By Terrence McCoy
By Scott Fishman
By Deirdra Funcheon
By Allie Conti
By New Times Staff
By Ryan Pfeffer
By Deirdra Funcheon
By Kyle Swenson
-- Mary E. Sage, via the Internet
Marketing Spam must present some unique challenges. Imagine the conversation in the boardroom:
Spam Product Manager #1: I've got some good news and some bad news. The good news is that Spam is hugely popular among the people of the South Pacific. The bad news is that, according to the famous travel writer Paul Theroux, the islanders dig it because they're ex-cannibals and they think Spam tastes like human flesh.
Spam Product Manager #2: Hmm. Is this a problem... or an opportunity?
Let's start with the facts, then segue to the rumors. Spam is one of the favorite foods of Pacific Islanders, including Hawaiians, who consume it in vast quantities and consider it a delicacy. This offends the upper-middle-class sensibilities of some writers, who consider Spam emblematic of all that is vile about Western culture. For example, in The Island of the Colorblind, Oliver Sacks writes about the fare served during his visit to the island of Pingelap:
We were all revolted by the Spam which appeared with each meal -- invariably fried; why, I wondered, should Pingelapese eat this filthy stuff when their own basic diet was both healthy and delicious?... How was it that not only the Pingelapese, but all the peoples of the Pacific, seemingly, could fall so helplessly, so voraciously, on this stuff, despite its intolerable cost to their budgets and their health? I was not the first to puzzle about this; later, when I came to read Paul Theroux's book The Happy Isles of Oceania, I found his hypothesis about universal Spam mania.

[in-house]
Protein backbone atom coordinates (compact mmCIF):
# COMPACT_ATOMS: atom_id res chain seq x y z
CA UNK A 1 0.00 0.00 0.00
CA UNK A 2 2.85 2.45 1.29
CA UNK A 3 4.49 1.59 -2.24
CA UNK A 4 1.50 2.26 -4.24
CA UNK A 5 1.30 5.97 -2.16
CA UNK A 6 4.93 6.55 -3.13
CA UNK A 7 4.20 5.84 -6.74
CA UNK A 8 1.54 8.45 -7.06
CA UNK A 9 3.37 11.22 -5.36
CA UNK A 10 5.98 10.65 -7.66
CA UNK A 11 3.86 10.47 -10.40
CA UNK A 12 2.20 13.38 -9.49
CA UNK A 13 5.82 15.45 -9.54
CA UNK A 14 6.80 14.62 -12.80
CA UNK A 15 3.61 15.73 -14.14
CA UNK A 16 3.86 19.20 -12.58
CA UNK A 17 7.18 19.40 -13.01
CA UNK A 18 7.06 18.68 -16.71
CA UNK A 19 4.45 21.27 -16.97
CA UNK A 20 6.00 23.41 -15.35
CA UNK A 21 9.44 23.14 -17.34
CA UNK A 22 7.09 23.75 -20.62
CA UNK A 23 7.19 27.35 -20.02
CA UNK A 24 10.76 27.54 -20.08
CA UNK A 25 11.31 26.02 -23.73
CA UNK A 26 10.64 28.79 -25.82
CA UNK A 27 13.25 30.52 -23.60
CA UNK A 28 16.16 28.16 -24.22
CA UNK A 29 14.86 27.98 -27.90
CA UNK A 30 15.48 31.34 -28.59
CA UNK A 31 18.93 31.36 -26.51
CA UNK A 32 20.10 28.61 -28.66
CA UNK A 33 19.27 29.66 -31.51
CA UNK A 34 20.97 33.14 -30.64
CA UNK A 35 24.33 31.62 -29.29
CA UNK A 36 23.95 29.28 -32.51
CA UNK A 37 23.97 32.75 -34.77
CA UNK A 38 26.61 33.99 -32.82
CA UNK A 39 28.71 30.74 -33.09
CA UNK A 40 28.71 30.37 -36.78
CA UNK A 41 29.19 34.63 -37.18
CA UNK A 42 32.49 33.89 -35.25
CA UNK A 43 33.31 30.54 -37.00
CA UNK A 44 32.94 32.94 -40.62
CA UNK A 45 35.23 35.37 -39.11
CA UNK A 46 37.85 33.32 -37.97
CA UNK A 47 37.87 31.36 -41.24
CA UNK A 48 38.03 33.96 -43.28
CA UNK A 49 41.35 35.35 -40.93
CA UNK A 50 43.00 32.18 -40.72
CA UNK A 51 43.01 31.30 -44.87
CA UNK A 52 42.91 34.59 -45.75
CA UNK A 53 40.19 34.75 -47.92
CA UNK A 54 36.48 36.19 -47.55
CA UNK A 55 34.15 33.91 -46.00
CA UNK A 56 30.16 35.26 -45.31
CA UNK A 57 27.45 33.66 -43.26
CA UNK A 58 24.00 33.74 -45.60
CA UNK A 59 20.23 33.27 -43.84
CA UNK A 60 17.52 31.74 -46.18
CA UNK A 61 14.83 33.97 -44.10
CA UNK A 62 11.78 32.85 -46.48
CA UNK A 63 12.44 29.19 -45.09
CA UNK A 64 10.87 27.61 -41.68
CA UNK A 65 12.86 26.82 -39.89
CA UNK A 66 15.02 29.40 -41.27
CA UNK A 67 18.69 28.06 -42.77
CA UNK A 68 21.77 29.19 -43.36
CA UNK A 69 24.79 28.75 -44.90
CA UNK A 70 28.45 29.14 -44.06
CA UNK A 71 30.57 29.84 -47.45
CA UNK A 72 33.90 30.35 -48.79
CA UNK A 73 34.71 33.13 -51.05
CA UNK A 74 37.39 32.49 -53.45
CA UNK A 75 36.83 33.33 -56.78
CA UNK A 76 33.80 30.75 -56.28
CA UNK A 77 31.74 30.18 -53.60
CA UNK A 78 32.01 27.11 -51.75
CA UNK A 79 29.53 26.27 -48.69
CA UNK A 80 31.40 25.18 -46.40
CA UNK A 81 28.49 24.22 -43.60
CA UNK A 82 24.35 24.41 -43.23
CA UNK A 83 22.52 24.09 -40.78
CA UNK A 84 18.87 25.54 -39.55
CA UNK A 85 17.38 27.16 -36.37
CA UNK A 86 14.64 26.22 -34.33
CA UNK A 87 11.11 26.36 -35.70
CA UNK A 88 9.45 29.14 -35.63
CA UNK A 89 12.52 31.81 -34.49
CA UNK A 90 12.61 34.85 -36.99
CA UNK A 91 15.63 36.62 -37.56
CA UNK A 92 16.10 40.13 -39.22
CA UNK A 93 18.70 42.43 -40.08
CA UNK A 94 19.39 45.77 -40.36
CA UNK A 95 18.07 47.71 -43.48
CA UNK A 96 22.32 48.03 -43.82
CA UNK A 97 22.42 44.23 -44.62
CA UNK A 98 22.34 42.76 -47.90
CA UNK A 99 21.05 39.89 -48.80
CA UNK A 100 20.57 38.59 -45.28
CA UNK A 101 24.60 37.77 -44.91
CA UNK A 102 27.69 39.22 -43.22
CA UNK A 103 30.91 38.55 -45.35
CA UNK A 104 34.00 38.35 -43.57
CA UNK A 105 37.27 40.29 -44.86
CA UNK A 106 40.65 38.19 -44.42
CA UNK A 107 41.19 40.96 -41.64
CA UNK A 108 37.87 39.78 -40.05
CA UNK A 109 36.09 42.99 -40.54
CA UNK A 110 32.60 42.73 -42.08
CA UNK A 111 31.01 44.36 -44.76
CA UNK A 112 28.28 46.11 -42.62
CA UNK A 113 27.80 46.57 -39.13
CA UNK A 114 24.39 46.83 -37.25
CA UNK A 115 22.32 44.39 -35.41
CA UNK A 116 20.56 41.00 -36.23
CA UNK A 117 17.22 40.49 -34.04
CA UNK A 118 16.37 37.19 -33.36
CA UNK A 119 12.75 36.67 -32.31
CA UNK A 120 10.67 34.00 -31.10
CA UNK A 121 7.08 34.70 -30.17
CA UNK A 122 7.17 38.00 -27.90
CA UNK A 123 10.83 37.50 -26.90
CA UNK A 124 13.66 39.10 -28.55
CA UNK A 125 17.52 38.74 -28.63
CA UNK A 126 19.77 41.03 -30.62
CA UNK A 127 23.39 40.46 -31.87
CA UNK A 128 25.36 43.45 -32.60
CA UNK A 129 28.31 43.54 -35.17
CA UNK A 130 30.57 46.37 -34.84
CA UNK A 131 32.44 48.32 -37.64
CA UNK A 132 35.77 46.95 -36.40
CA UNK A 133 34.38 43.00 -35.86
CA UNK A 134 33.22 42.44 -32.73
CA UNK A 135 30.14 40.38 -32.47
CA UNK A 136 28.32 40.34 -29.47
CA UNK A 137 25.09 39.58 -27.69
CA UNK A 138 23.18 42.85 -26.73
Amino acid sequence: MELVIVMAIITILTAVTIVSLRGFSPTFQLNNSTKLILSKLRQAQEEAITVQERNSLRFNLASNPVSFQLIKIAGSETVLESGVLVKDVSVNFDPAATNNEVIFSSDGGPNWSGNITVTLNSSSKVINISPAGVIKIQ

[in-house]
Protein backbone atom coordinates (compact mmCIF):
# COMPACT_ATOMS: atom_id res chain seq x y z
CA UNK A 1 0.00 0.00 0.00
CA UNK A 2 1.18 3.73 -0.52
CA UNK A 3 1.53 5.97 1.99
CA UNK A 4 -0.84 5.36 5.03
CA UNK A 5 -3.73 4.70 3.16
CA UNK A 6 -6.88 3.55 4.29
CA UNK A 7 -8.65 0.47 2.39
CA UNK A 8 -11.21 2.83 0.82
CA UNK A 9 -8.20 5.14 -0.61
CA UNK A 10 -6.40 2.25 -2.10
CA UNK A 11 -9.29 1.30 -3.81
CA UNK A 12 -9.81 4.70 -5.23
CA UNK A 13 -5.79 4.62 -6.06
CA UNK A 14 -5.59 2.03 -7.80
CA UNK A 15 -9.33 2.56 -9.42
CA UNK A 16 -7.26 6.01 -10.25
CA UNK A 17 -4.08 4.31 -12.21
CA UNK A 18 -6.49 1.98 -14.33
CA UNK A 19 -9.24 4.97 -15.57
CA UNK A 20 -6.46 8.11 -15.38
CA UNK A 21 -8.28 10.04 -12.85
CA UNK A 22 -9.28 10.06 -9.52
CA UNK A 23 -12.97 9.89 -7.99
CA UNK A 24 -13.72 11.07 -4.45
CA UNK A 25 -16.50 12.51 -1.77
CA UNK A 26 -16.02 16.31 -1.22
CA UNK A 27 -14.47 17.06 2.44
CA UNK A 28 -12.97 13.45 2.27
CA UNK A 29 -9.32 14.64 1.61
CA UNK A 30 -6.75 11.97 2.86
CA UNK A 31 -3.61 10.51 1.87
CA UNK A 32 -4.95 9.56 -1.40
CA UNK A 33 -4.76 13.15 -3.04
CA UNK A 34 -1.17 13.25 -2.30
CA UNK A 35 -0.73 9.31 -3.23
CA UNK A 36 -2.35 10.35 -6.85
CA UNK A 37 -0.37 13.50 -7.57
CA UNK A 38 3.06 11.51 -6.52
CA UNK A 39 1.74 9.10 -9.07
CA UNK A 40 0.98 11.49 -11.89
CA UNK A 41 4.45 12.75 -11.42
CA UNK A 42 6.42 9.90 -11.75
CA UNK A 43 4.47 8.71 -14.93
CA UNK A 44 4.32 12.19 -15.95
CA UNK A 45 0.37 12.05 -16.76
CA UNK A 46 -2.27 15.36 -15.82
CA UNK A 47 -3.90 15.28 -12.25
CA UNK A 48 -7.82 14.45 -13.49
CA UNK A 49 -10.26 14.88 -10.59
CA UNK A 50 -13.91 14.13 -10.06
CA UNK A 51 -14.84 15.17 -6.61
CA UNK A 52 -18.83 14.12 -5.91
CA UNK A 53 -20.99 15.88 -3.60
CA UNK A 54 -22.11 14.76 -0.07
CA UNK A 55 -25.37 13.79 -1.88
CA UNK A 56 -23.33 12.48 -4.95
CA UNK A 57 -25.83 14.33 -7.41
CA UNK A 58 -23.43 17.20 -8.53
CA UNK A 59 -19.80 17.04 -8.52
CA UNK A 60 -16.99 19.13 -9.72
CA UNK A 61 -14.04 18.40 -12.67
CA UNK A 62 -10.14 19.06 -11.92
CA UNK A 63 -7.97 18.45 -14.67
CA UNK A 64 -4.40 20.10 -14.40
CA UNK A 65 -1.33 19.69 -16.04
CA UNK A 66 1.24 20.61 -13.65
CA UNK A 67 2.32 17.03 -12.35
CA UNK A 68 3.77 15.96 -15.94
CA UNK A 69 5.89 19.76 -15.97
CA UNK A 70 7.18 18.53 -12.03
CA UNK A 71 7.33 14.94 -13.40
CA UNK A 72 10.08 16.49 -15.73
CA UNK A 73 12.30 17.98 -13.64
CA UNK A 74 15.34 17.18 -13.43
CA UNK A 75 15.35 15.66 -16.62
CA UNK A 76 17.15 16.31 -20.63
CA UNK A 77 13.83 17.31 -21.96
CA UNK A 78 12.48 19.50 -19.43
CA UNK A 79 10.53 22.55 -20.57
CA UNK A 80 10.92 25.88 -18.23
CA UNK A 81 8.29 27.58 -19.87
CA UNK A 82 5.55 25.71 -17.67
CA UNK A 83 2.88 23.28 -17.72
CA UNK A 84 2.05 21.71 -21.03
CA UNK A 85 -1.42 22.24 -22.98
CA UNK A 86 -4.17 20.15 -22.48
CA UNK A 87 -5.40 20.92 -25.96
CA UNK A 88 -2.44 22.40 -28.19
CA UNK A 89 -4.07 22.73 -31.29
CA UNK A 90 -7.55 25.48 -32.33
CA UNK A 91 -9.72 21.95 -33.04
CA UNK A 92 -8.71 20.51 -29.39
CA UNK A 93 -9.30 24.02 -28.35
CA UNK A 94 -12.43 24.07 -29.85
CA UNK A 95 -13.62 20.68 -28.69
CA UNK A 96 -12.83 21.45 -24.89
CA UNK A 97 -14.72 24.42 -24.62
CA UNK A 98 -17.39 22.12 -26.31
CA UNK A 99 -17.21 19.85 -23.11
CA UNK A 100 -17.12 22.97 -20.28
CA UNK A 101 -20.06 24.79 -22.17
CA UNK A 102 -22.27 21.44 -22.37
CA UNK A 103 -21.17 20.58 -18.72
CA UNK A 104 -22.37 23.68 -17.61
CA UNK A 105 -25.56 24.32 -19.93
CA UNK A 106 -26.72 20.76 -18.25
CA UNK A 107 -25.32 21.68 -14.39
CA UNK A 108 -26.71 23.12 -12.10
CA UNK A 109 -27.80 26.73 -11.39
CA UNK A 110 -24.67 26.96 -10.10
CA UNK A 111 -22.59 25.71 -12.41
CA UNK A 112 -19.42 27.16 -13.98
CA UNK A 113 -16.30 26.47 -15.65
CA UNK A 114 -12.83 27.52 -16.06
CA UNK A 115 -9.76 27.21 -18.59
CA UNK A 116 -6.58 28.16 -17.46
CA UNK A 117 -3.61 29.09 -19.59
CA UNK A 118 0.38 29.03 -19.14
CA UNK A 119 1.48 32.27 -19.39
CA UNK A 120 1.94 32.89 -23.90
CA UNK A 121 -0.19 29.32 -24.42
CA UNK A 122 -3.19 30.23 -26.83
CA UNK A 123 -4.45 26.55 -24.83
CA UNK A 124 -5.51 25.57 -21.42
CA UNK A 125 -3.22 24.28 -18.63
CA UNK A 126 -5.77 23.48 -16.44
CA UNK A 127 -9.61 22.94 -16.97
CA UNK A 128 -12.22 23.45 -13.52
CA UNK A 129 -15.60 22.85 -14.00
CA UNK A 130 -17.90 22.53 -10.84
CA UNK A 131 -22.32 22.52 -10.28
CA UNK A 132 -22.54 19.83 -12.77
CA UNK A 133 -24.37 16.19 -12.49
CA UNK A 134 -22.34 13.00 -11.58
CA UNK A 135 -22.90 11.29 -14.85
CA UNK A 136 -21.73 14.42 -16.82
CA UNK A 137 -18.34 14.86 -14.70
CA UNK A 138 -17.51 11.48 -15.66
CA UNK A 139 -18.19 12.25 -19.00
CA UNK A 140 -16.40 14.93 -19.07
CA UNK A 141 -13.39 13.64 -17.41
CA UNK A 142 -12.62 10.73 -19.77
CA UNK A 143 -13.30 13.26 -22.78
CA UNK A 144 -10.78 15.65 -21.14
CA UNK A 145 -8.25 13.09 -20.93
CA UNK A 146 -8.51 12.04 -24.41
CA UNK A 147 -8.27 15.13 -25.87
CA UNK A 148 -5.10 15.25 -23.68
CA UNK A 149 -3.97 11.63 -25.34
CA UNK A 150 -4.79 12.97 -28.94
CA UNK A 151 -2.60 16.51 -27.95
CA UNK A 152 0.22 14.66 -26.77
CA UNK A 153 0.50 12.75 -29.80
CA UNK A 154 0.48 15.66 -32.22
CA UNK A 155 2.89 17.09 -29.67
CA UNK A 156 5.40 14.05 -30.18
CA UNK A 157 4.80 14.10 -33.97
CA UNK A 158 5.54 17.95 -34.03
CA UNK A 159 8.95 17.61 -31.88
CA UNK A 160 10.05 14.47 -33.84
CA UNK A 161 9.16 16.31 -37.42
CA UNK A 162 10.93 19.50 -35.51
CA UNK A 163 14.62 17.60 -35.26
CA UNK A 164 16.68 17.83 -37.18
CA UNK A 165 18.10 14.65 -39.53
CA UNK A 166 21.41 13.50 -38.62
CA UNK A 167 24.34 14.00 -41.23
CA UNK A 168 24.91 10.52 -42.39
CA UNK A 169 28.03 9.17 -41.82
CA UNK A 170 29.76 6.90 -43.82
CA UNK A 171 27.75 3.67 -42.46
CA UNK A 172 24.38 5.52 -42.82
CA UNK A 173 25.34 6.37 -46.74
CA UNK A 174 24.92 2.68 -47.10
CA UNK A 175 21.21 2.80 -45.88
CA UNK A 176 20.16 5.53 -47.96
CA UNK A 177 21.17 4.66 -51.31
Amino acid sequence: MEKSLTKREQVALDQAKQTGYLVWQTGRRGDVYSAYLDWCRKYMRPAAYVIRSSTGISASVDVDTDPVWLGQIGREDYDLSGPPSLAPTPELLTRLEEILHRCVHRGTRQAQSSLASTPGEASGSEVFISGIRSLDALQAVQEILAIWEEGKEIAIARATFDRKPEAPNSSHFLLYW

It was a theory of mine that former cannibals of Oceania now feasted on Spam because Spam came the nearest to approximating the porky taste of human flesh. "Long Pig" as they called a cooked human in much of Melanesia. It was a fact that the people-eaters of the Pacific had all evolved, or perhaps degenerated, into Spam-eaters. And in the absence of Spam they settled for corned beef, which also had a corpsy flavor.
Nowhere does Sacks say he actually believes Theroux's theory, and it seems clear enough that the often peevish Theroux is exercising his tongue-in-cheek -- uh, bad choice of words -- his ironic sense of humor. So far I haven't been able to get him on the phone to confirm this, but what's he going to say?
(1)Yes, it was a joke.
(2)No, it wasn't a joke. I have personal knowledge that human flesh tastes like pork and corned beef.
Still, these things have a way of taking on a life of their own. Lest our great-grandchildren find this wacky story circulating on the Intergalactinet in the year 2098, let it be known that:
(1)There is no correlation between alleged prior cannibalism and love of Spam. As Sacks notes, the Spam-craving Pingelapese had no tradition of cannibalism. More important, Hawaii, epicenter of Pacific rim Spamophilia, has been more or less cannibal-free since the arrival of Christianity in the early 19th Century.
(2)The popularity of Spam among Pacific Islanders can be readily explained by the scarcity and expense of other types of meat and the lack or unreliability of refrigeration. Fresh meat is stored primarily in a self-propelled biounit known as a "pig," which is slaughtered only for major occasions. If you're looking for a spicy bit to have with your breadfruit, you can't beat the convenience of Spam.
Still, let's concede one point to Theroux. Does Spam taste "corpsy"? Of course it tastes corpsy -- it's meat. We're just arguing about the identity of the deceased.
Is there something you need to get straight? Cecil Adams can deliver "The Straight Dope" on any topic. Write Cecil Adams at the Chicago Reader, 11 E. Illinois, Chicago, IL 60611; e-mail him at firstname.lastname@example.org; or visit "The Straight Dope" area at America Online, keyword: Straight Dope.